Saturday, March 31, 2018

A tool for the archaeology of fear

Safety Audits examine the nighttime city

by Greg Saville

They link neighbors in common cause against crime and they collect data to build fear maps in ways never before possible. And yet community Safety Audits are among the most misunderstood, and misused, tools in CPTED. 

In 2005 the United Nations Habitat program recommended the Safety Audit as a method to assess street crime and fear around the world. Safety Audits originated in the 1980s as a method to assess safety in bus and subway stops during the infamous Scarborough serial rapist crimes in suburban Toronto (ending with the arrest of serial murderer/rapist Paul Bernardo and his wife Karla Homolka).

I took part in those original Toronto Subway Safety Audits in 1988 and published a study about their power to unify residents as they record their perceptions of the neighborhood at night. Properly facilitated and staffed, Safety Audits are unique and empowering and they collect information not available on standard fear of crime surveys.

Parking lots are a frequent target of Safety Audits

The first mistake is to think Safety Audits are the same as CPTED surveys or visual inspections for crime prevention. CPTED surveys work well on buildings and streets to assess crime opportunities in the nooks and crannies of everyday places. But CPTED experts cannot conduct a properly implemented Safety Audit; rather they can only facilitate residents. It is the native intelligence of residents that is recorded in a Safety Audit, not the assessment of an expert.

Some think Safety Audits are the same as a community walkabout, a Jane’s Walk, or Night-Out-Against-Crime. Those are not a systematic and coherent data collection activity like a Safety Audit.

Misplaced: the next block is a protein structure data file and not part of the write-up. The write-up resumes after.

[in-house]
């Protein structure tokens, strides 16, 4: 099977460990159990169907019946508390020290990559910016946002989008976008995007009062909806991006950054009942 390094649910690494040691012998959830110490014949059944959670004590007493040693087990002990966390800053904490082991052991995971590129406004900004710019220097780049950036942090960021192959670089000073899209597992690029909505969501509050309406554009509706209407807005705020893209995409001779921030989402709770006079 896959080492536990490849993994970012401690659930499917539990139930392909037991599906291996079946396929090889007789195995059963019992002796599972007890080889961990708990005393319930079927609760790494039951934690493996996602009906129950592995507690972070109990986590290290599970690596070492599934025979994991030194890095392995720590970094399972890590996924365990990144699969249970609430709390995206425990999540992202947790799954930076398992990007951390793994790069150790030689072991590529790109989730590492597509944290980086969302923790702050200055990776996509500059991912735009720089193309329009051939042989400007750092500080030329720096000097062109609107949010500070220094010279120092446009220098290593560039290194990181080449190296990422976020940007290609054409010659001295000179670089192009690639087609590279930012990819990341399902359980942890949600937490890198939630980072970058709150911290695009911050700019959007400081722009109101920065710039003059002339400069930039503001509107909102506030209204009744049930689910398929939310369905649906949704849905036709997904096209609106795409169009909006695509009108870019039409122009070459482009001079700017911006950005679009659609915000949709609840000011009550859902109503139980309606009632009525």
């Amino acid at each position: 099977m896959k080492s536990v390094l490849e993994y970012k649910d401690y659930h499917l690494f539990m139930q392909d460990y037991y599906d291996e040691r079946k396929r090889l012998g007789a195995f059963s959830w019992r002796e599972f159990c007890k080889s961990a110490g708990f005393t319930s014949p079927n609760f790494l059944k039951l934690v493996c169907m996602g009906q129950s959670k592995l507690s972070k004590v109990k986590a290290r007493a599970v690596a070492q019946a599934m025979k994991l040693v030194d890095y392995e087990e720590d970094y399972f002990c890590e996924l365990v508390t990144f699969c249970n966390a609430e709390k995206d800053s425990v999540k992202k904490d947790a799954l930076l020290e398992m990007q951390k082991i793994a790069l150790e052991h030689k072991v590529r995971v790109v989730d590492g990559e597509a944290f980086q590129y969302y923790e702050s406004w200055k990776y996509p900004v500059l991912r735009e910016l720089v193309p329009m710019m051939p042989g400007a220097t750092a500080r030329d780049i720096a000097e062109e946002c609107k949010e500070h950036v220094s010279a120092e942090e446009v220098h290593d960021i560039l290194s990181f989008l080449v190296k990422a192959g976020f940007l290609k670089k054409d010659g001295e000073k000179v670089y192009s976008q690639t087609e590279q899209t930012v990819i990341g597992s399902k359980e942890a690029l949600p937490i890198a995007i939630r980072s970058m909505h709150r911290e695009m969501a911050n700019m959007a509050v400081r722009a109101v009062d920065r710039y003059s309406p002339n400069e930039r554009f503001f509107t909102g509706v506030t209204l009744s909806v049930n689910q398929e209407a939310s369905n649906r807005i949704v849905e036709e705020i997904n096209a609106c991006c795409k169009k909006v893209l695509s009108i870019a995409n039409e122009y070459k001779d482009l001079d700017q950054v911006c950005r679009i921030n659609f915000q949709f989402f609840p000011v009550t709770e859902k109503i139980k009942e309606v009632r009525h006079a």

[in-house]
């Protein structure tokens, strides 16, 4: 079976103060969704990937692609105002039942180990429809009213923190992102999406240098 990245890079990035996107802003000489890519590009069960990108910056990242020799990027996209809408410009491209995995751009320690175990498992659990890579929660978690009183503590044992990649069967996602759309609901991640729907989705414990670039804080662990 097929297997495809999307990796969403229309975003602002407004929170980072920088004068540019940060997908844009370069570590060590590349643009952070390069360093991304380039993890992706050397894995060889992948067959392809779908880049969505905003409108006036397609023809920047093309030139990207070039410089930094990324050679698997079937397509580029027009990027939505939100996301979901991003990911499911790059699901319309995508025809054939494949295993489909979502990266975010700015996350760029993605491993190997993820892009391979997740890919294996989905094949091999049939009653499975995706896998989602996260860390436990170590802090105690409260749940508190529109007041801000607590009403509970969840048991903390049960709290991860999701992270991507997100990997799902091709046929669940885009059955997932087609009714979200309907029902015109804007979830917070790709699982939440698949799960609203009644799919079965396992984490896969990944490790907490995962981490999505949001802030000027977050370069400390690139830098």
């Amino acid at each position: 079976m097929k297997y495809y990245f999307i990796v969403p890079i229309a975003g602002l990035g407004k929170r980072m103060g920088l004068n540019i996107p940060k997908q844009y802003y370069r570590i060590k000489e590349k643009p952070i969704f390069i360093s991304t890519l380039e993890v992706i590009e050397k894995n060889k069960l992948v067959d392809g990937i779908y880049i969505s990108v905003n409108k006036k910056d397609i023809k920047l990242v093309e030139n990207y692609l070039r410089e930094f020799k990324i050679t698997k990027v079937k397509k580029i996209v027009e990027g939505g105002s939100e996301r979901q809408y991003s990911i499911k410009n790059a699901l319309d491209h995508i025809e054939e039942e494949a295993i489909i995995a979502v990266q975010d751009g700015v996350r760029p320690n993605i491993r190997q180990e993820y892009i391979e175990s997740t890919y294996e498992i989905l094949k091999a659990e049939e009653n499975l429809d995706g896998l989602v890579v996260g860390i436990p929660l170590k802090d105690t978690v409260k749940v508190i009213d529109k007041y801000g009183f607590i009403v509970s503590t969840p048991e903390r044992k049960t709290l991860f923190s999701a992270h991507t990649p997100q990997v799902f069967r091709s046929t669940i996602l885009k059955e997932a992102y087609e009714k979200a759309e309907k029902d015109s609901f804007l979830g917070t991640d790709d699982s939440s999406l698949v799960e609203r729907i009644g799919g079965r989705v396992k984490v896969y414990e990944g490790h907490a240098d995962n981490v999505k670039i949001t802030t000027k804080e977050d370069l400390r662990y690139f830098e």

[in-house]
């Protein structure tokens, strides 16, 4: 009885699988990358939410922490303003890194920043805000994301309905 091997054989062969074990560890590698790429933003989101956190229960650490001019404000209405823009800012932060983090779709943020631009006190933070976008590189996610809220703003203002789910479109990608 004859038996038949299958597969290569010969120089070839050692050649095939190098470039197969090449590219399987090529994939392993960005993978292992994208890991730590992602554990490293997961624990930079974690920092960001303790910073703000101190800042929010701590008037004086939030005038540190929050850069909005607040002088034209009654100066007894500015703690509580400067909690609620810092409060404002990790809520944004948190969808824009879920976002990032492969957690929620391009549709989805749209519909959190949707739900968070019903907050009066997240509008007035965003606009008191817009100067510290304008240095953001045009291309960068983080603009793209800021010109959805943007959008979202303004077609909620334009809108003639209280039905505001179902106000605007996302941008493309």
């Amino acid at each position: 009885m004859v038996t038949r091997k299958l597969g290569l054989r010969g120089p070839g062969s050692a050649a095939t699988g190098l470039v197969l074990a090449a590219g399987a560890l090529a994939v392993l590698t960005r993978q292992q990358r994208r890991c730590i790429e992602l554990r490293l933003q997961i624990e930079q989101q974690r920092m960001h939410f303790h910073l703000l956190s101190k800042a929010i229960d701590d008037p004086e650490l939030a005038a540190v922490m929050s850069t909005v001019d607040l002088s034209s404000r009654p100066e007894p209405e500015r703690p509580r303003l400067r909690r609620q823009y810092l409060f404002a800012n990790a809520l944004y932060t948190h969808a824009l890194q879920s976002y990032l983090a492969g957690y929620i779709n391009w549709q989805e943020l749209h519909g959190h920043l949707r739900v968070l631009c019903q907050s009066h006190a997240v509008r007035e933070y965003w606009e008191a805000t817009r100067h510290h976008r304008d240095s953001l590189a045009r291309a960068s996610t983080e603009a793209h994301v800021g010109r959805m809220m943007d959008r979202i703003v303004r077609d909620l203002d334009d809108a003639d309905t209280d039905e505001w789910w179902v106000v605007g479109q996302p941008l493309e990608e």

Authentic community Safety Audits:
  • Use a small group of locals to answer audit questions
  • Are generally conducted at night 
  • Are conducted within a 75 yard/meter radius of a location and then move to other locations to audit an entire area
  • Include women since they experience the night environment different than men.

Police, residents, CPTED facilitators, and others participate in Safety Audits

Unlike CPTED surveys, Safety Audits extend beyond the physical environment and hone in on social factors: How involved are local residents about their neighborhood? What is the history of this place? How might local residents help improve conditions? 

The latest versions of Safety Audits use computer tablets and GPS enabled software to more accurately record fear and map perceptions. A few years ago I recorded a VLOG with LISC Safety coordinator Mona Mangat on how to conduct a proper Safety Audit.  

Safety Audits are the ideal tool for crime archaeology – they help residents dig up fear and perception discoveries of their nighttime city that may be invisible in other crime assessment methods.